Hence the ancients said that "man and the sun generate man", which means man acting in conjunction with the general agents actually existing; for, if there were a cessation of solar heat on the earth, this would mean the end of the generations of animal and plant life. But the influence of the sun directly depends on the actual influence of a higher cause, and we cannot proceed to infinity in a series of directly subordinated efficient causes; as Aristotle said: "anagke stenai (Ed: written in Greek)" or we must come to a first in this series. Otherwise all movers would be moved and no reason could be assigned for the being or cause of motion itself. We must therefore come to a first cause that is its own principle of action.(66)

In accordance with the modern physics of our times, we may express the series of directly subordinated efficient causes as follows: the ship supports the sailor, the sea enables the ship to float, the earth holds the sea in check, the sun keeps the earth fixed in its course, and some unknown center of attraction holds the sun in its place. But we cannot proceed to infinity in this series; otherwise all movers would be moved, and so we could not assign any cause for motion itself, which needs a cause, since it is not its own principle of motion. Hence we must come to the supreme Mover that is not of the past but is actually existing, who is His own action and His own being, because operation follows being, and the mode of operation the mode of being.

Similarly there may be many wheels in a clock, but we must come to that part of the mechanism whose elasticity, whether you call it tension or weight, is the cause of the local motion of the wheels and of the index hand of the hours. Thus local motion originates from some force, from some dynamic influence that must be explained by some higher cause.

In the opinion of St. Thomas, that creation was not eternal but took place in time, so that there was a first day, a first revolution of the sun, is dependent on God's most free will and is known only by revelation.(67)

So also Aristotle,(68) although he admits the eternity of motion, proves the existence of a supreme and immobile mover who does not need to be premoved so as to act. In fact, he says that the greatest motion must be infinitely powerful to move in an infinity of time (that is to say, eternally).(69) In like manner, from the fact that act is prior to potency, Aristotle seeks to prove the perpetuity of eternal generation. Hence he concludes that the first Mover is permanently unmoved.(70) Indeed he shows that there is no process to infinity in any genus of directly subordinate causes.(71)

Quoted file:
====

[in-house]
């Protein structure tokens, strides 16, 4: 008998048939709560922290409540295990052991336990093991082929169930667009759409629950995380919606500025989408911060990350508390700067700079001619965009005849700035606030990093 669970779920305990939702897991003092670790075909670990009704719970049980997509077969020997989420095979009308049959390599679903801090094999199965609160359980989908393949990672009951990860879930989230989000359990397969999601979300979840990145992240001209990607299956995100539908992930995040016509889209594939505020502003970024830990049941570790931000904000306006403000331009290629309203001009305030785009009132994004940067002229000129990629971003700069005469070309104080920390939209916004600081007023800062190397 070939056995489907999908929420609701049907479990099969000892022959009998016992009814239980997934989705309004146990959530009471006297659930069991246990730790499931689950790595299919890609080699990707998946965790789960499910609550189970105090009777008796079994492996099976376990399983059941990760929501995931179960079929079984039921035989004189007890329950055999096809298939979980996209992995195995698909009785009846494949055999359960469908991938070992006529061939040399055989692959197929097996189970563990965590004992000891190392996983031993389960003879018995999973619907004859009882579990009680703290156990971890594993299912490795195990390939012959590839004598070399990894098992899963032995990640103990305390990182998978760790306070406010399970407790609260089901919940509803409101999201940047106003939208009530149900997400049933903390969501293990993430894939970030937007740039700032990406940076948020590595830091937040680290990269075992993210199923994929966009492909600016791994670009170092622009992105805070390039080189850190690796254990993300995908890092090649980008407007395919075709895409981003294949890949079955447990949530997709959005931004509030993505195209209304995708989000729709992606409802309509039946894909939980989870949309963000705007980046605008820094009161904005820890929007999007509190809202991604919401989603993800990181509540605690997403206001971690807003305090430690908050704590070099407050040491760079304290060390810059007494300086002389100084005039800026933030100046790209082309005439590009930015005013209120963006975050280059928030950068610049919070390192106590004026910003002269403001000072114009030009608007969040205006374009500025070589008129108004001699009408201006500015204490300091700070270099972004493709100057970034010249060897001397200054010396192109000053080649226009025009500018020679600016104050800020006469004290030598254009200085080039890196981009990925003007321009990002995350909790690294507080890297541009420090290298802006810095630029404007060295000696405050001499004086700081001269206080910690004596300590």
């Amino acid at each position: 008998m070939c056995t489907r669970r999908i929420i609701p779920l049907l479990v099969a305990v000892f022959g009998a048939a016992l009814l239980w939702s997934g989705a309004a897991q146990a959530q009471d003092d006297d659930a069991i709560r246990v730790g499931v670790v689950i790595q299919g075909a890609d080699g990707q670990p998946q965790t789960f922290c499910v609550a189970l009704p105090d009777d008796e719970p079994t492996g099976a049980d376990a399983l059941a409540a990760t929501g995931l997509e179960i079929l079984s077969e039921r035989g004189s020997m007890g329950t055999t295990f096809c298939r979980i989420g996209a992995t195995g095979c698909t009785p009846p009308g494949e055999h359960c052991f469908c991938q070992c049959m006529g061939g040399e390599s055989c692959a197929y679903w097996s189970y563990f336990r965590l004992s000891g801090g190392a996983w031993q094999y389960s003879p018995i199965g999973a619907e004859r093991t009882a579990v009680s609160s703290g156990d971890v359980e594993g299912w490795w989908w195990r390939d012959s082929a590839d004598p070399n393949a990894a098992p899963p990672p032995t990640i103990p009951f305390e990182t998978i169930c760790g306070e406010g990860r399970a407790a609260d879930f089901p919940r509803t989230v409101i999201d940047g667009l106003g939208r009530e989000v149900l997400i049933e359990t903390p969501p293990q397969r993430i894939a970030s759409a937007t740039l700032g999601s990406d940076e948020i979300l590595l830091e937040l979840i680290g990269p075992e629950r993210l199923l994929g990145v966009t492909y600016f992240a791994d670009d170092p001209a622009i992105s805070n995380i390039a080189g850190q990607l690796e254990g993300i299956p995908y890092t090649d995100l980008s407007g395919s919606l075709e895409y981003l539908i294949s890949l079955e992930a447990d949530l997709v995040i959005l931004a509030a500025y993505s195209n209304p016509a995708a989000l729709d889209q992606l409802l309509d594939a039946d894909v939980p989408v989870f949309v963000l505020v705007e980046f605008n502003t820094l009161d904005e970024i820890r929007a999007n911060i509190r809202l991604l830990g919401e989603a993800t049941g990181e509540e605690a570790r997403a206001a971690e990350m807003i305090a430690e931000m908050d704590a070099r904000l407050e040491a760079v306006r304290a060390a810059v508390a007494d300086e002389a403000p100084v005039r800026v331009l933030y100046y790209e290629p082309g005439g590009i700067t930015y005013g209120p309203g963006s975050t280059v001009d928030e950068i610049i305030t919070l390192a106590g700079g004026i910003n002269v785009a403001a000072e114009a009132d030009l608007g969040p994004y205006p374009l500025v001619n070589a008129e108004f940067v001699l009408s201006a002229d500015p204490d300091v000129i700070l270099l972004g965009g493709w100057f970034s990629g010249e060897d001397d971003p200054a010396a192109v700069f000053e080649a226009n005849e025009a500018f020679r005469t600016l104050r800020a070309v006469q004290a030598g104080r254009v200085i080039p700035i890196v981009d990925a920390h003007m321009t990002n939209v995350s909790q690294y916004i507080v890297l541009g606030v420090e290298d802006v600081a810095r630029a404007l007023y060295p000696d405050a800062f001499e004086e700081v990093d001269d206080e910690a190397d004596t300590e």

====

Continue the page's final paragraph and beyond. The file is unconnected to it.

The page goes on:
Index Top

Footnotes

47. For a more complete explanation of this, consult, God, His Existence, I, 181-91.

48. In Adam, since he was created an adult in the state of innocence, with his ideas, the idea of cause was per accidens infused, or innate: in us it is acquired by abstraction as the notion of being is. Cf. Surnma, Ia, q.84, a.6.

49.This is explained more fully in God, His Existence, pp. 71-81.

50. Post. Anal., Bk. I, lect. 10; Metaph., Bk. V, chap. 2, 1ect. 3.

51. The first mode of per se predication is the definition of the thing; the second is the property that is necessarily connected with the essence of the thing; the third is the first substance, which exists in itself; the fourth is the necessarily required cause.

52. Cf. Summa, Ia, q-45, a.5.

53. Ibid., q. 104, a. 1.

54. It is said to be necessarily required, rather than necessary, because it can be a free cause. Thus we speak of God.

55. Summa theol. Ia, q.46, a.2 ad 7um.

56. Ibid.

57. Ibid., q. 104, a. 1.

58. Ibid., q.45, a.5.

59. Ibid.

60. Likewise my will is the proper cause not of the free choice, but of my free choice as being mine.

61. Summa theol., Ia, q. 104, a. 1.

62. Metaph., Bk. V, chap. 2, lect. 3 (end).

63. This has been more fully explained in God, His Existence, I, 77-84.

64. Summa theol., Ia, q.46, a.2 ad 7um.

65. Ibid.

66. Of course the Augustinians generally rejected, as St. Bonaventure did, the possibility of eternal creation, whereas, contrary to this, the Averroists held with Aristotle that the world actually is eternal, being somehow dependent, however, in the order of causality, on the pure Act. St. Thomas holds in all his writings that eternal creation is not repugnant to reason, and that temporal creation is an article of faith, which cannot be demonstrated.

67. Summa theol., Ia, q.46, a.2; Contra Gentes, Bk. II, chap. 38; De Potentia, q.3, a.14. Quodl., XII, q.6, a. 1; Opusc., 27, De aeternitate mundi.

68. Physics, Bk. VIII (lect. 9, 21, 23 of St. Thomas' commentary).

69. Ibid., lect. 21.

70. Metaph., Bk. XII, chap. 6 (lect. 6).

71. Ibid., Bk. II.

 

"The supreme perfection of man in this life is to be so united to God that all his soul with all its faculties and powers are so gathered into the Lord God that he becomes one spirit with him, and remembers nothing except God, is aware of and recognises nothing but God, but with all his desires unified by the joy of love, he rests contentedly in the enjoyment of his Maker alone."

St Albert the Great

* * *

"If you wish to learn and appreciate something worth while, then love to be unknown and considered as nothing. Truly to know and despise self is the best and most perfect counsel."

Thomas á Kempis

* * *

"Many words do not satisfy the soul; but a good life eases the mind and a clean conscience inspires great trust in God."

Thomas á Kempis

* * *

 

 

 
Copyright